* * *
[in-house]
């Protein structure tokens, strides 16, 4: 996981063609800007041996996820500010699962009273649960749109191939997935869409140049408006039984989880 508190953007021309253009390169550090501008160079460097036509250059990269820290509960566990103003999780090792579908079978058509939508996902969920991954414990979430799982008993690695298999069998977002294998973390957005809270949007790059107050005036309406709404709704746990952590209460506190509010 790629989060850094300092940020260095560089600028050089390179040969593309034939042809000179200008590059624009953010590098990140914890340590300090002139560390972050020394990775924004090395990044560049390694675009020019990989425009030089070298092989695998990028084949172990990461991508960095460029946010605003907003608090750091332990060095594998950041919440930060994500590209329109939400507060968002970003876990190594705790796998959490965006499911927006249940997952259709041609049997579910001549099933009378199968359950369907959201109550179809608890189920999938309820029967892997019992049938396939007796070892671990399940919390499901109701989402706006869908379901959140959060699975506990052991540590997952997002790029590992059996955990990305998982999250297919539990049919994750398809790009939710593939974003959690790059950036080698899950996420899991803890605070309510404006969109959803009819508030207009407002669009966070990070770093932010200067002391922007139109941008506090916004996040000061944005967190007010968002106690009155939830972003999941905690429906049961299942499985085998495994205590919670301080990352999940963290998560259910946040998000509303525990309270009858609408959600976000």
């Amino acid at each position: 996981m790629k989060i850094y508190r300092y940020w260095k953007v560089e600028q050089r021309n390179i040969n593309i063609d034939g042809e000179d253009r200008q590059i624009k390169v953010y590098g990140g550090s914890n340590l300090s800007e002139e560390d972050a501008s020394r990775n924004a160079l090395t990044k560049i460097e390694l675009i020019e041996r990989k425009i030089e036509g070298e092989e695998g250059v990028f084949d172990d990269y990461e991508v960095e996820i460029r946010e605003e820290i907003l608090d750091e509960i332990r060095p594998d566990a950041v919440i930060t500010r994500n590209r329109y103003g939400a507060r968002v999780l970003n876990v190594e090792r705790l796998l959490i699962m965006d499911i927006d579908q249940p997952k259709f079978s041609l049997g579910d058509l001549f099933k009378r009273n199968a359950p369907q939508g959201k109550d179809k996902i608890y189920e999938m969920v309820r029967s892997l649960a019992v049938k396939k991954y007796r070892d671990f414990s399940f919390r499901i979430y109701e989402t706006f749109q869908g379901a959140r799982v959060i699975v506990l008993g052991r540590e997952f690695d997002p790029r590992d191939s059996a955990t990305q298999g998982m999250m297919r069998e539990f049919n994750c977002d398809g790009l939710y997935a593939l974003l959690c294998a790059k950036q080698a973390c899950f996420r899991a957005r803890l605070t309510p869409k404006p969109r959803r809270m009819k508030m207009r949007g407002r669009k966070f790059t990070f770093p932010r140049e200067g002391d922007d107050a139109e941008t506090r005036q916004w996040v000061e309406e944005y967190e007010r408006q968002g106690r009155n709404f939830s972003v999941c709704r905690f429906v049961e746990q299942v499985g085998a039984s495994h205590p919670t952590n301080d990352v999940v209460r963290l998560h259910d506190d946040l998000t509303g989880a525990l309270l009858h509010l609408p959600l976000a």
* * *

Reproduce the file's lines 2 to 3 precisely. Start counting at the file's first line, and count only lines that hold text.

């Protein structure tokens, strides 16, 4: 996981063609800007041996996820500010699962009273649960749109191939997935869409140049408006039984989880 508190953007021309253009390169550090501008160079460097036509250059990269820290509960566990103003999780090792579908079978058509939508996902969920991954414990979430799982008993690695298999069998977002294998973390957005809270949007790059107050005036309406709404709704746990952590209460506190509010 790629989060850094300092940020260095560089600028050089390179040969593309034939042809000179200008590059624009953010590098990140914890340590300090002139560390972050020394990775924004090395990044560049390694675009020019990989425009030089070298092989695998990028084949172990990461991508960095460029946010605003907003608090750091332990060095594998950041919440930060994500590209329109939400507060968002970003876990190594705790796998959490965006499911927006249940997952259709041609049997579910001549099933009378199968359950369907959201109550179809608890189920999938309820029967892997019992049938396939007796070892671990399940919390499901109701989402706006869908379901959140959060699975506990052991540590997952997002790029590992059996955990990305998982999250297919539990049919994750398809790009939710593939974003959690790059950036080698899950996420899991803890605070309510404006969109959803009819508030207009407002669009966070990070770093932010200067002391922007139109941008506090916004996040000061944005967190007010968002106690009155939830972003999941905690429906049961299942499985085998495994205590919670301080990352999940963290998560259910946040998000509303525990309270009858609408959600976000």
């Amino acid at each position: 996981m790629k989060i850094y508190r300092y940020w260095k953007v560089e600028q050089r021309n390179i040969n593309i063609d034939g042809e000179d253009r200008q590059i624009k390169v953010y590098g990140g550090s914890n340590l300090s800007e002139e560390d972050a501008s020394r990775n924004a160079l090395t990044k560049i460097e390694l675009i020019e041996r990989k425009i030089e036509g070298e092989e695998g250059v990028f084949d172990d990269y990461e991508v960095e996820i460029r946010e605003e820290i907003l608090d750091e509960i332990r060095p594998d566990a950041v919440i930060t500010r994500n590209r329109y103003g939400a507060r968002v999780l970003n876990v190594e090792r705790l796998l959490i699962m965006d499911i927006d579908q249940p997952k259709f079978s041609l049997g579910d058509l001549f099933k009378r009273n199968a359950p369907q939508g959201k109550d179809k996902i608890y189920e999938m969920v309820r029967s892997l649960a019992v049938k396939k991954y007796r070892d671990f414990s399940f919390r499901i979430y109701e989402t706006f749109q869908g379901a959140r799982v959060i699975v506990l008993g052991r540590e997952f690695d997002p790029r590992d191939s059996a955990t990305q298999g998982m999250m297919r069998e539990f049919n994750c977002d398809g790009l939710y997935a593939l974003l959690c294998a790059k950036q080698a973390c899950f996420r899991a957005r803890l605070t309510p869409k404006p969109r959803r809270m009819k508030m207009r949007g407002r669009k966070f790059t990070f770093p932010r140049e200067g002391d922007d107050a139109e941008t506090r005036q916004w996040v000061e309406e944005y967190e007010r408006q968002g106690r009155n709404f939830s972003v999941c709704r905690f429906v049961e746990q299942v499985g085998a039984s495994h205590p919670t952590n301080d990352v999940v209460r963290l998560h259910d506190d946040l998000t509303g989880a525990l309270l009858h509010l609408p959600l976000a």